“When I’m dreaming back like that I begins to see we’re only all telescopes.”
Joyce, Finnegans Wake
Dream-analysis does not necessitate an affirmation of the existence of universal structures of expression; it need not amount to the tiresome interpretation of the same hidden message over and over again, wherein the forms of thinking and speaking and finally reality itself are rendered identical, cruelly reduced to a single and all-encompassing formula. It suffices to mention that the good doctor Freud would have us believe the dream-work is essentially uncreative, that it amounts in the end to an organic process of coding, one of unsteady translation between the sleeping consciousness and the passive unconscious, producing a kind of dense hieroglyphic writing which must then be interpreted through an analytic exchange.
The dream understood as writing (even schizowriting) becomes poisoned; the dream taken as representation leaves us only with a kind of mindless condensation and confusion of many distinct memories. Even so, the messages are too free; Freud always seems to lose sight here, missing the material process of decoding unfolding before his eyes. We miss the dream-work entirely, we find only translation instead of production. Freud is neither the last nor first scientist to seek relentlessly to crush singularity in favor the universal — a strange moment where it seems reason itself has gone mad, engaging itself in an infinite and searching analysis “beneath” for some powerful and profoundly-hidden writing. It is this desire for some universal “meaning” disseminating itself through the dream in a distorted form which necessitates the uncreativity, the non-productive character Freud ascribes of the dreamwork. And thus the dream has already frozen, and becomes a little analysis in itself.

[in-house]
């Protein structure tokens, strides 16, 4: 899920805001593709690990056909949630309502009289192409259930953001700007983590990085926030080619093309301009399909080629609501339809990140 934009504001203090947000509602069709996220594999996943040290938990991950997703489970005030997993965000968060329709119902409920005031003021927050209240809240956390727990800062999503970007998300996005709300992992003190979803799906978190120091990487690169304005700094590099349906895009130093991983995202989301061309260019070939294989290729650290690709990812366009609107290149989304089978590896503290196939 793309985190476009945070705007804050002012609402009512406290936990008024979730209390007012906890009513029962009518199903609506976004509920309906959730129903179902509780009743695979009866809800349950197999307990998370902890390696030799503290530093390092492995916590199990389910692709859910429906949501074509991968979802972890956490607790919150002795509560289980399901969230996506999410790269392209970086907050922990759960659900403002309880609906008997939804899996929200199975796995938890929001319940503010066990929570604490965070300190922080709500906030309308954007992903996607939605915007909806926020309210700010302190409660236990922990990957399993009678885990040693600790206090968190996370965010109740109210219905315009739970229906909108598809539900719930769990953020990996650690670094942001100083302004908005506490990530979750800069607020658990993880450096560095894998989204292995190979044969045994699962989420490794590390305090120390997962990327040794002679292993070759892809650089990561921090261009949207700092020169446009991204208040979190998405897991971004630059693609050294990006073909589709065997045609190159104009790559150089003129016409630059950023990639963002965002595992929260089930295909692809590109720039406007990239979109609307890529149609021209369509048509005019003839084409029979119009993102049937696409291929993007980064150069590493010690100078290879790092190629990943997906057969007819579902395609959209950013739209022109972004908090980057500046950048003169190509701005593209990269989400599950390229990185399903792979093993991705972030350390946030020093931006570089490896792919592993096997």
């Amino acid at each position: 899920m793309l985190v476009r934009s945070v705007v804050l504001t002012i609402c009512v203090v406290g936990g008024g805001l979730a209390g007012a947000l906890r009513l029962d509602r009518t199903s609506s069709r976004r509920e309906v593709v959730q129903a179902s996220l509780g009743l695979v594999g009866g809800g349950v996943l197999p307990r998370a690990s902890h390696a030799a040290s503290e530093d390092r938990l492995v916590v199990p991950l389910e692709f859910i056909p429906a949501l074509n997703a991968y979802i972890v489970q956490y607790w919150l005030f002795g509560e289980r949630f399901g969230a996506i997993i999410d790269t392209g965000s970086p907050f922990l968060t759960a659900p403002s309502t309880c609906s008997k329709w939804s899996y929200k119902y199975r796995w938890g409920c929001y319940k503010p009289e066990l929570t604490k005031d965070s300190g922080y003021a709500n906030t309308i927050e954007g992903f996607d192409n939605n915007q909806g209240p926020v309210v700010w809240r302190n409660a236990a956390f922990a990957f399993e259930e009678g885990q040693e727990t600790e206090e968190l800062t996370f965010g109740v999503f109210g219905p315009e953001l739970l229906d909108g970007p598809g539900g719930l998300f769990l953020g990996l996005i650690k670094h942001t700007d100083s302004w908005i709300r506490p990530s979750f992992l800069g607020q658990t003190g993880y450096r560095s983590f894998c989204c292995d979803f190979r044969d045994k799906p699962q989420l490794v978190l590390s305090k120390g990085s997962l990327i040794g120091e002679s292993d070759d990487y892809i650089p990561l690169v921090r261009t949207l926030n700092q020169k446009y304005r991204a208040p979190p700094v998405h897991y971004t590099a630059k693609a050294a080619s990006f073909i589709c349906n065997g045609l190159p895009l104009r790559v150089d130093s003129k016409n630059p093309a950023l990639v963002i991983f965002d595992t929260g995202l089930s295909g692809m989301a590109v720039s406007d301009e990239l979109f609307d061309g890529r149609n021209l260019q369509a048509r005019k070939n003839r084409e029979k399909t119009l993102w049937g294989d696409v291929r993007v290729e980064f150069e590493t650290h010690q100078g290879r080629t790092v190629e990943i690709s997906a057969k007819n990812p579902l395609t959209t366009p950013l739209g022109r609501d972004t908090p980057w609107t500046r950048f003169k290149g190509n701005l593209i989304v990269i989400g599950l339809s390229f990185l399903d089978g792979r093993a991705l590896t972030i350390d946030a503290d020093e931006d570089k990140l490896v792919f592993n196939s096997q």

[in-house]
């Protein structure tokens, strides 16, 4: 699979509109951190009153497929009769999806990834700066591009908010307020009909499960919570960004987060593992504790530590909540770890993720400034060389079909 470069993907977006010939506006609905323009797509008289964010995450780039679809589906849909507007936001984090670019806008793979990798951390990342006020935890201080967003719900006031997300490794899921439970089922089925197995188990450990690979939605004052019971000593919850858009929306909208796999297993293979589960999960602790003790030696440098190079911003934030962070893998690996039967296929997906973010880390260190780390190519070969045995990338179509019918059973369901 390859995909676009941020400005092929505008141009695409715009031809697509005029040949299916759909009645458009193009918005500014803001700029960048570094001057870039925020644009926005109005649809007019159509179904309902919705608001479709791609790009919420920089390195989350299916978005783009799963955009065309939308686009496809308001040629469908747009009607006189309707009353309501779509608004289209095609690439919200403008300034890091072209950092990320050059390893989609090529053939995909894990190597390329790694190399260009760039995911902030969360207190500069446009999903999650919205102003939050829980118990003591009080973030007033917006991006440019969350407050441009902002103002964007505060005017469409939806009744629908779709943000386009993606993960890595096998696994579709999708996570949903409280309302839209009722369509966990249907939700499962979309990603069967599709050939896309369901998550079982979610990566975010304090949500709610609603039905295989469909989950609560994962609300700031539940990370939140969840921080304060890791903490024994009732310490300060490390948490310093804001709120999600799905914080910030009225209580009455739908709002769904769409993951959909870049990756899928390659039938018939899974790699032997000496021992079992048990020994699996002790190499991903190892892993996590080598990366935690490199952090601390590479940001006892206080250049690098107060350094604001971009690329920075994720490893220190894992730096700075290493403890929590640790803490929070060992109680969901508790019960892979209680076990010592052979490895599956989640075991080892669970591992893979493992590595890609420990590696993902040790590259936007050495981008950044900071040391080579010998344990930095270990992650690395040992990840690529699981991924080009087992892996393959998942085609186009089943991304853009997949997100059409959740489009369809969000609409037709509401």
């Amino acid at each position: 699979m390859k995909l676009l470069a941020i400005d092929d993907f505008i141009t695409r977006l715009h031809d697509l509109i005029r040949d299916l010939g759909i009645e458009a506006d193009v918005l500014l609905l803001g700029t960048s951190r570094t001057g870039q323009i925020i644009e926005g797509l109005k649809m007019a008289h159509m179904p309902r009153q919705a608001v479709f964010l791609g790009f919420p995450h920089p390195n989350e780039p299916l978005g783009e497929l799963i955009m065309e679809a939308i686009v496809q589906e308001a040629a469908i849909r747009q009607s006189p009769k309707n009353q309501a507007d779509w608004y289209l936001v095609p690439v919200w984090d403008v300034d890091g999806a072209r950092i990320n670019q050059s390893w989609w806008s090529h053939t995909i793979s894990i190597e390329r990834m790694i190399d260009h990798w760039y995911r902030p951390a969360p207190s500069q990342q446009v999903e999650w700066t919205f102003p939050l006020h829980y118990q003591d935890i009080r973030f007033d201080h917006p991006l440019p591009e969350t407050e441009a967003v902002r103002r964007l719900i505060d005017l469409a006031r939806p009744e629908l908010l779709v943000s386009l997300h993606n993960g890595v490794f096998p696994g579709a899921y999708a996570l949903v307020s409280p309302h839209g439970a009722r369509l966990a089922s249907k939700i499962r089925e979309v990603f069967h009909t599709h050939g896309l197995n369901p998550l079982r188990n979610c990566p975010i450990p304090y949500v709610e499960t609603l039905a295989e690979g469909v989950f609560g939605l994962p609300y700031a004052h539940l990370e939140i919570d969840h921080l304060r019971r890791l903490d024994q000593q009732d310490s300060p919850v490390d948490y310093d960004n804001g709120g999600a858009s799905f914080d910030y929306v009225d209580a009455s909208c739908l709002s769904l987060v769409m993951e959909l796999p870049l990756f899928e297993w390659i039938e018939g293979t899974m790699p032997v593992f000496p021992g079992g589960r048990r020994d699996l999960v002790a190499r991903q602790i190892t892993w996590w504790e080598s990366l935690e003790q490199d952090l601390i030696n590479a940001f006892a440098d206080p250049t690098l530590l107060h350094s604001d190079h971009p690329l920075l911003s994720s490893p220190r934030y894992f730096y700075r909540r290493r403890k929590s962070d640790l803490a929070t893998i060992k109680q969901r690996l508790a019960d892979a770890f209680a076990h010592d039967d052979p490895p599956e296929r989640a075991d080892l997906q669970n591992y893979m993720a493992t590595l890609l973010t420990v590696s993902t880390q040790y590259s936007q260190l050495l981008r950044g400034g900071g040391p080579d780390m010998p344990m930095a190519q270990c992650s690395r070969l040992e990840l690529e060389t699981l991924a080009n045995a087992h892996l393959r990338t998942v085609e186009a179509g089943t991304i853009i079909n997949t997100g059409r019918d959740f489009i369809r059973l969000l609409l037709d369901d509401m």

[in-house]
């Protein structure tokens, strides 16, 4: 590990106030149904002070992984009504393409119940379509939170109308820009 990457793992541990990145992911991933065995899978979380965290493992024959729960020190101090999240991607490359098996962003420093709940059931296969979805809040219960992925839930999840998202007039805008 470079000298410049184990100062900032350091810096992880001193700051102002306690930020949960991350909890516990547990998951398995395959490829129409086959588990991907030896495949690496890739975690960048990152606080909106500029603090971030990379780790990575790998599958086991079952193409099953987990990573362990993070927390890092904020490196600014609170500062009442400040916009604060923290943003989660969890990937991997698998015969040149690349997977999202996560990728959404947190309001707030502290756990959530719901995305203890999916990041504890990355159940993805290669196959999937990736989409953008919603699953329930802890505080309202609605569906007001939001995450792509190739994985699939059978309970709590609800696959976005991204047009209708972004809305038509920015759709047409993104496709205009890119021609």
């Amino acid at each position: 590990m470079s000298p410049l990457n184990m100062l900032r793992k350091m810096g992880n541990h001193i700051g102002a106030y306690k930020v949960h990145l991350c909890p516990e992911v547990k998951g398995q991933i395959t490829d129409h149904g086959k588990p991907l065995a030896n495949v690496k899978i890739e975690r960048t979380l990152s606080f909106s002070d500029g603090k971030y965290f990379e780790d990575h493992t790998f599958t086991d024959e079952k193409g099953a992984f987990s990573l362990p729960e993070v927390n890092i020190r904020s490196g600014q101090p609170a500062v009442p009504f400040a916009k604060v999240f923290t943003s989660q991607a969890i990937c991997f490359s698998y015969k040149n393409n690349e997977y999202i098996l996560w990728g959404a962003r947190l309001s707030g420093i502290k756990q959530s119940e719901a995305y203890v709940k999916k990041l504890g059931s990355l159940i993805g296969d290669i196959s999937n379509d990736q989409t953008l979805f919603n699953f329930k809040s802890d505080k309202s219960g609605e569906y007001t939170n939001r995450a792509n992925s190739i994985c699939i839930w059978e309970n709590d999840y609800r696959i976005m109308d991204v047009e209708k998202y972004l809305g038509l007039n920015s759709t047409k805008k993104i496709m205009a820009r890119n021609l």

The interminability of the analysis corresponds precisely with this frozen process, this hideous arresting of the infinite circulation of the dream. It is only possible to open psychoanalysis to the outside by arresting its own process of continuous interpretation: “No longer are there acts to explain, dreams or phantasies to interpret, childhood memories to recall, words to make signify; there are colors and sounds, becomings and intensities… There is no longer a Self that feels, acts and recalls; there is a ‘glowing fog, a dark yellow mist’ that has affects and experiences movements, speeds.” (ATP 180) It is clear enough a non-productive unconscious could not produce a cure; such an unconscious could only accept one imposed from without, a cure intended to code and crush desire — to normalize our unconscious, not to assist its process of production.